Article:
(WASHINGTON) -- Andrew Yang kicked off the latest Democratic debate by promising to give away more money.
During his opening remarks onstage at Thursday's debate, the Democratic presidential candidate announced that his campaign would give an additional 10 families $1,000 per month for a year for a case study on his signature universal basic income policy.
"It's time to trust ourselves more than our politicians. That's why I'm going to do something unprecedented tonight. My campaign will now give a freedom dividend of $1,000 a month for an entire year to 10 American families, someone watching this at home right now," Yang said. "If you believe that you can solve your own problems better than any politician, go to yang2020.com and tell us how $1,000 a month will help you do just that. This is how we will get our country working for us again, the American people."
Yang's campaign manager, Zach Graumann, confirmed the plan to ABC News shortly before the debate began: "The campaign is excited to work together with our supporters to help create more stories about what the Freedom Dividends means for American families. It will enable and empower citizens to pay their bills, switch jobs, take care of loved ones, and plan for the future."
Some campaign finance experts have said the monthly gifts, dubbed "Freedom Dividends," walk a very fine line in terms of campaign finance laws that prohibit the personal use of campaign funds.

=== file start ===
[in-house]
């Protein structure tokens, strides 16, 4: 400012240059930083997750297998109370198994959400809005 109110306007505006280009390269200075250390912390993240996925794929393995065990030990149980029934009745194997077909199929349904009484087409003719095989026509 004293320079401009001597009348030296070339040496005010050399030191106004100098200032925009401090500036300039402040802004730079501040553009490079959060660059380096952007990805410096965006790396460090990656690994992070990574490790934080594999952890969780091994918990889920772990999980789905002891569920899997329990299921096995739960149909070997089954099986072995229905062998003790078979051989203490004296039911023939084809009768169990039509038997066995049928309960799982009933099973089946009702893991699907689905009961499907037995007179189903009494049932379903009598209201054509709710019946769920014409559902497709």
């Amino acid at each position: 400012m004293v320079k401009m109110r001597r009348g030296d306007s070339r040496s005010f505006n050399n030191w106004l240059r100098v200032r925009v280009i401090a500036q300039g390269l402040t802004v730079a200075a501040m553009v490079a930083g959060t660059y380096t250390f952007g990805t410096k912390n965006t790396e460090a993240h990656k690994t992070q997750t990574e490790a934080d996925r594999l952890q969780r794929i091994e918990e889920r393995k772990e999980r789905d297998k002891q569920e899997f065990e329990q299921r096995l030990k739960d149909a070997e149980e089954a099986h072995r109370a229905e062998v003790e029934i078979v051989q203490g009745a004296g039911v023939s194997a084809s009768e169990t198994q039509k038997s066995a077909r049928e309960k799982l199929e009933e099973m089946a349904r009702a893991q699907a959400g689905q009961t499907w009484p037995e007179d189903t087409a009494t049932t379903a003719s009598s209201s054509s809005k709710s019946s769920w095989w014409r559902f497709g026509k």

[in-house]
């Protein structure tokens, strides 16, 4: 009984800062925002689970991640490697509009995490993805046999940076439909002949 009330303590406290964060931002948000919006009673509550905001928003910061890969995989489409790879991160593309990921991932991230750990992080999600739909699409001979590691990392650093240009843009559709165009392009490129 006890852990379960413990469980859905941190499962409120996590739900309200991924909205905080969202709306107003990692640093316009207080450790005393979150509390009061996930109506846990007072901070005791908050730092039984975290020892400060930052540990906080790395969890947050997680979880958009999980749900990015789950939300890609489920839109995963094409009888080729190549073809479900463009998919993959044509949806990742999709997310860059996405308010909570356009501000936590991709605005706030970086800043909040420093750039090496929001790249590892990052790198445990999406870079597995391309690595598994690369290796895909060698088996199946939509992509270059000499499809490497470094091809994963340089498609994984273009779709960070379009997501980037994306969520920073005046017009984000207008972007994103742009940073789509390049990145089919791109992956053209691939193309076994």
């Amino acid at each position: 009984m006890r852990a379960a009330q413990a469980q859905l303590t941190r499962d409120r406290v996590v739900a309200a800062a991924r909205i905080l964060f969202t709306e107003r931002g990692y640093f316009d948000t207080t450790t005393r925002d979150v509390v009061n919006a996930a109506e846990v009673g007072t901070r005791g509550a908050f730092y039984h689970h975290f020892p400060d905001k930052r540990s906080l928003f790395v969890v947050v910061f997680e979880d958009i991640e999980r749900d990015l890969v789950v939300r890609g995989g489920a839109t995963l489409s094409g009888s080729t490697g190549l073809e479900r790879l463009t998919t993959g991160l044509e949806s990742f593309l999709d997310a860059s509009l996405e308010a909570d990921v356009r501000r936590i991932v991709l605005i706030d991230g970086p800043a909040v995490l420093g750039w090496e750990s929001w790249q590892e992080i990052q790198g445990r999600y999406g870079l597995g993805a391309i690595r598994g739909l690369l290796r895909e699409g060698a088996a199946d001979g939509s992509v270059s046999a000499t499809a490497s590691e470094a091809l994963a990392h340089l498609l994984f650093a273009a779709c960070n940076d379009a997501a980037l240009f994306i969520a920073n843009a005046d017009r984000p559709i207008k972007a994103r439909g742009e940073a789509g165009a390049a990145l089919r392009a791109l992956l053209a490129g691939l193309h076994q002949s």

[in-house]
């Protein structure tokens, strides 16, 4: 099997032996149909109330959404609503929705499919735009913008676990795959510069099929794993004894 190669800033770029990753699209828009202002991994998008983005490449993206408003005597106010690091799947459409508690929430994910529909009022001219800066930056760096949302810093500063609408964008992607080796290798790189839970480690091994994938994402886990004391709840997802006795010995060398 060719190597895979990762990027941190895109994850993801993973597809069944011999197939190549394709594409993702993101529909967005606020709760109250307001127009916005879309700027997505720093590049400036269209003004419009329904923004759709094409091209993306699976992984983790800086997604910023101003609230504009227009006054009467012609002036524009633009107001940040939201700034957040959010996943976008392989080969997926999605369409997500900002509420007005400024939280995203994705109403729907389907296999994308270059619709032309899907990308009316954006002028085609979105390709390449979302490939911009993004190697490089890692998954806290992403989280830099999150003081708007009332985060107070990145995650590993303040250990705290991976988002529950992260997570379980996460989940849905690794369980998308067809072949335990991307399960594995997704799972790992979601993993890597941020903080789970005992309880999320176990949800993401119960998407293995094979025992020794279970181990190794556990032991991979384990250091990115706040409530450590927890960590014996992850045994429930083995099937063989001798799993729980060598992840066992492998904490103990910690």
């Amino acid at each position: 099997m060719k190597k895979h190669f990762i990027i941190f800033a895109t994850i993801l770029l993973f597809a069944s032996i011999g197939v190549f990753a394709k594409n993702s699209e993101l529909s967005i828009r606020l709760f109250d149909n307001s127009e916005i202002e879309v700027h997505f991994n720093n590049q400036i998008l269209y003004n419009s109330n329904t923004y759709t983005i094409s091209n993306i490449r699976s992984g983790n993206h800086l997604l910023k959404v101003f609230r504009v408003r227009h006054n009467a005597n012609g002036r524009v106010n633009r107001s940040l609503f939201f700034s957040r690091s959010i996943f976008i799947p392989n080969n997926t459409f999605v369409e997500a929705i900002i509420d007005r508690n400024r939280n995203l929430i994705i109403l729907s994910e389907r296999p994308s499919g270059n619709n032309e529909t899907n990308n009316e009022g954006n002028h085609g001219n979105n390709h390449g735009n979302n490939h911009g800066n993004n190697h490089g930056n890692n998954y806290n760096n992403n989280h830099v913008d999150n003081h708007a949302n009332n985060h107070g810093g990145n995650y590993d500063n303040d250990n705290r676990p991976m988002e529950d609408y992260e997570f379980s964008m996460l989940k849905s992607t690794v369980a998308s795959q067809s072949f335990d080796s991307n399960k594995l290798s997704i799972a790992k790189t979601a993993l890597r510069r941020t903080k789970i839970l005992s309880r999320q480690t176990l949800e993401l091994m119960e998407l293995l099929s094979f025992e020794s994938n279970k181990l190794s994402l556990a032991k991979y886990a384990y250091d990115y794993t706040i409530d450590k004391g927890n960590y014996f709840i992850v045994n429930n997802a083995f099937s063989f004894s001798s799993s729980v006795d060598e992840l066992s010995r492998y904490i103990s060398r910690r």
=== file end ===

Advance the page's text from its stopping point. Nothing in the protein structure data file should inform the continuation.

Former FEC lawyer and Senior Director of Campaign Legal Center Adav Noti told ABC News that Yang's plan appears to violate the federal law on its face, though it's hard to say with 100% certainty without additional details of the payouts.
"The only way I can think of even potentially justifying it would be if the campaign were to condition the payments on recipients giving their time to the campaign -- essentially as payment for services," Noti said. "Even then, to be legal, the payments would have to be at the fair market value of the services provided in exchange. Otherwise, the campaign funds are just going to pay the day-to-day expenses of the recipients, which is exactly what the law prohibits. The personal use ban is an important anti-corruption and donor-protection law, and the Yang campaign shouldn’t be violating it so cavalierly."
Another election lawyer, Paul S. Ryan, with Common Cause, voiced similar concerns, saying without any services from the recipients for the campaign, this could trigger the personal use ban.
One exception on the ban on personal use, Ryan said, is if the campaign funds are used to "purchase gifts or make donations of nominal value to persons other than the members of the candidate’s family." But he added that Yang's $1,000 monthly payment for a year is not likely to be considered of "nominal value."
Yang's campaign said in a statement the campaign consulted with its counsel, and that Freedom Dividends are "fully compliant with all FEC regulations."
Yang's showcase of his main campaign platform would consolidate some welfare programs and ultimately provide each American adult 18 or older with a $1,000 monthly check from the government. He cited Alaska as a potential model for the proposal. There, citizens receive an annual check from the state that's supported by oil and mineral leases in the state.
As the campaign notes, there are already the three dividend recipients: Jodie Fassi of New Hampshire, Malorie Shannon of Florida, and Kyle Christensen of Iowa.
Beyond the legal questions, the announcement did have one immediate impact: surprise.
Mayor Pete Buttigieg was the next candidate to speak immediately after Yang, and he couldn't help by react.
"It's original," Buttigieg said. "I'll give you that."
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